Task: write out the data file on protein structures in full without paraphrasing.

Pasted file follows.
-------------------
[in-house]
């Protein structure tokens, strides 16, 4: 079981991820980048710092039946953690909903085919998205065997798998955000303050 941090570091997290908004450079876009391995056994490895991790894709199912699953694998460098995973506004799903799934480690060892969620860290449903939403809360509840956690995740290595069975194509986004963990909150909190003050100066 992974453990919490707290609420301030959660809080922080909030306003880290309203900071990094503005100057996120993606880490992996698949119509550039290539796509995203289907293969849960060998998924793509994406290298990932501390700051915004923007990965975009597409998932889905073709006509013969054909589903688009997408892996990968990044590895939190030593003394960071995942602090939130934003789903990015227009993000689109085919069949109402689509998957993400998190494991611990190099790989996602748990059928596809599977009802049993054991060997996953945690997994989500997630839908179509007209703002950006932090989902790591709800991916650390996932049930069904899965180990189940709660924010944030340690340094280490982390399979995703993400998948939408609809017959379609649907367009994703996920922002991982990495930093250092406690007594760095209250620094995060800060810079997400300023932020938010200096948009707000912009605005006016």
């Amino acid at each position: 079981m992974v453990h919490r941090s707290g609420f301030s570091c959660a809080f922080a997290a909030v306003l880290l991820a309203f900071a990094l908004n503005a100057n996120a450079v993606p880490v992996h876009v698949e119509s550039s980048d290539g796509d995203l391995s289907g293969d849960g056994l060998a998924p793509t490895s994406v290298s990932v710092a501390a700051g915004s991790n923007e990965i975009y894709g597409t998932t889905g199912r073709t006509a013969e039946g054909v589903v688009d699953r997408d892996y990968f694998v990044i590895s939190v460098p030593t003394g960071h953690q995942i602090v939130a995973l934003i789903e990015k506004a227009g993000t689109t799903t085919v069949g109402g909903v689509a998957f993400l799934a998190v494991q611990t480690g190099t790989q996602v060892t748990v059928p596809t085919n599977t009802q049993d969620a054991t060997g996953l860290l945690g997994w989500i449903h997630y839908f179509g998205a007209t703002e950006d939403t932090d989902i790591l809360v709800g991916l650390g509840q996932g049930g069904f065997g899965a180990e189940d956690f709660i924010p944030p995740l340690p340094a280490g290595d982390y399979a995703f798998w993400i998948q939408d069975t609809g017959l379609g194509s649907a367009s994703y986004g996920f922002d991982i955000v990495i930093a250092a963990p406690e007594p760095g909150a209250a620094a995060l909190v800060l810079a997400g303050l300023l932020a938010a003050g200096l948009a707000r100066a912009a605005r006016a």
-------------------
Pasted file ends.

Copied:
[in-house]
């Protein structure tokens, strides 16, 4: 079981991820980048710092039946953690909903085919998205065997798998955000303050 941090570091997290908004450079876009391995056994490895991790894709199912699953694998460098995973506004799903799934480690060892969620860290449903939403809360509840956690995740290595069975194509986004963990909150909190003050100066 992974453990919490707290609420301030959660809080922080909030306003880290309203900071990094503005100057996120993606880490992996698949119509550039290539796509995203289907293969849960060998998924793509994406290298990932501390700051915004923007990965975009597409998932889905073709006509013969054909589903688009997408892996990968990044590895939190030593003394960071995942602090939130934003789903990015227009993000689109085919069949109402689509998957993400998190494991611990190099790989996602748990059928596809599977009802049993054991060997996953945690997994989500997630839908179509007209703002950006932090989902790591709800991916650390996932049930069904899965180990189940709660924010944030340690340094280490982390399979995703993400998948939408609809017959379609649907367009994703996920922002991982990495930093250092406690007594760095209250620094995060800060810079997400300023932020938010200096948009707000912009605005006016």
């Amino acid at each position: 079981m992974v453990h919490r941090s707290g609420f301030s570091c959660a809080f922080a997290a909030v306003l880290l991820a309203f900071a990094l908004n503005a100057n996120a450079v993606p880490v992996h876009v698949e119509s550039s980048d290539g796509d995203l391995s289907g293969d849960g056994l060998a998924p793509t490895s994406v290298s990932v710092a501390a700051g915004s991790n923007e990965i975009y894709g597409t998932t889905g199912r073709t006509a013969e039946g054909v589903v688009d699953r997408d892996y990968f694998v990044i590895s939190v460098p030593t003394g960071h953690q995942i602090v939130a995973l934003i789903e990015k506004a227009g993000t689109t799903t085919v069949g109402g909903v689509a998957f993400l799934a998190v494991q611990t480690g190099t790989q996602v060892t748990v059928p596809t085919n599977t009802q049993d969620a054991t060997g996953l860290l945690g997994w989500i449903h997630y839908f179509g998205a007209t703002e950006d939403t932090d989902i790591l809360v709800g991916l650390g509840q996932g049930g069904f065997g899965a180990e189940d956690f709660i924010p944030p995740l340690p340094a280490g290595d982390y399979a995703f798998w993400i998948q939408d069975t609809g017959l379609g194509s649907a367009s994703y986004g996920f922002d991982i955000v990495i930093a250092a963990p406690e007594p760095g909150a209250a620094a995060l909190v800060l810079a997400g303050l300023l932020a938010a003050g200096l948009a707000r100066a912009a605005r006016a």